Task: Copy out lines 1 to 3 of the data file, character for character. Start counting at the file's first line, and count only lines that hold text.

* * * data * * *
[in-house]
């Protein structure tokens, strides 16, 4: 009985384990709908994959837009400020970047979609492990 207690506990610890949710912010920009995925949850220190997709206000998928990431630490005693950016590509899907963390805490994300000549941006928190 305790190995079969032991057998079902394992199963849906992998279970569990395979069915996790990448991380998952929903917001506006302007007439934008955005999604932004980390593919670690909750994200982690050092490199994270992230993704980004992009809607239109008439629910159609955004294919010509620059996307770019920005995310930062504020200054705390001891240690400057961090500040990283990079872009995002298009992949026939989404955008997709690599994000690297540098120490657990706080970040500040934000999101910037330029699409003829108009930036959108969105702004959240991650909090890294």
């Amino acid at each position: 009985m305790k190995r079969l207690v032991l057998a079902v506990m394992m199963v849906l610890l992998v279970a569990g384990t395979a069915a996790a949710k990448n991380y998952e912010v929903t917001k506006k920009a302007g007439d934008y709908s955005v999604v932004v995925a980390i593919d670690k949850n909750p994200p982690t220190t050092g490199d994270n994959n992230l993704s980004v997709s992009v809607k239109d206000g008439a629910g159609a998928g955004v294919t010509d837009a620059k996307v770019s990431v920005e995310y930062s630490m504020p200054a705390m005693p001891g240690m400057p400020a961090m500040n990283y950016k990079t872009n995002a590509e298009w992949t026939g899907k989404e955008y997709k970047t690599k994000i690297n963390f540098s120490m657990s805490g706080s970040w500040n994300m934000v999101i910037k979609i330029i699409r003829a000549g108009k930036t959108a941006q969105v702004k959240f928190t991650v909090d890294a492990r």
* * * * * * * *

[in-house]
């Protein structure tokens, strides 16, 4: 009985384990709908994959837009400020970047979609492990 207690506990610890949710912010920009995925949850220190997709206000998928990431630490005693950016590509899907963390805490994300000549941006928190 305790190995079969032991057998079902394992199963849906992998279970569990395979069915996790990448991380998952929903917001506006302007007439934008955005999604932004980390593919670690909750994200982690050092490199994270992230993704980004992009809607239109008439629910159609955004294919010509620059996307770019920005995310930062504020200054705390001891240690400057961090500040990283990079872009995002298009992949026939989404955008997709690599994000690297540098120490657990706080970040500040934000999101910037330029699409003829108009930036959108969105702004959240991650909090890294």
């Amino acid at each position: 009985m305790k190995r079969l207690v032991l057998a079902v506990m394992m199963v849906l610890l992998v279970a569990g384990t395979a069915a996790a949710k990448n991380y998952e912010v929903t917001k506006k920009a302007g007439d934008y709908s955005v999604v932004v995925a980390i593919d670690k949850n909750p994200p982690t220190t050092g490199d994270n994959n992230l993704s980004v997709s992009v809607k239109d206000g008439a629910g159609a998928g955004v294919t010509d837009a620059k996307v770019s990431v920005e995310y930062s630490m504020p200054a705390m005693p001891g240690m400057p400020a961090m500040n990283y950016k990079t872009n995002a590509e298009w992949t026939g899907k989404e955008y997709k970047t690599k994000i690297n963390f540098s120490m657990s805490g706080s970040w500040n994300m934000v999101i910037k979609i330029i699409r003829a000549g108009k930036t959108a941006q969105v702004k959240f928190t991650v909090d890294a492990r």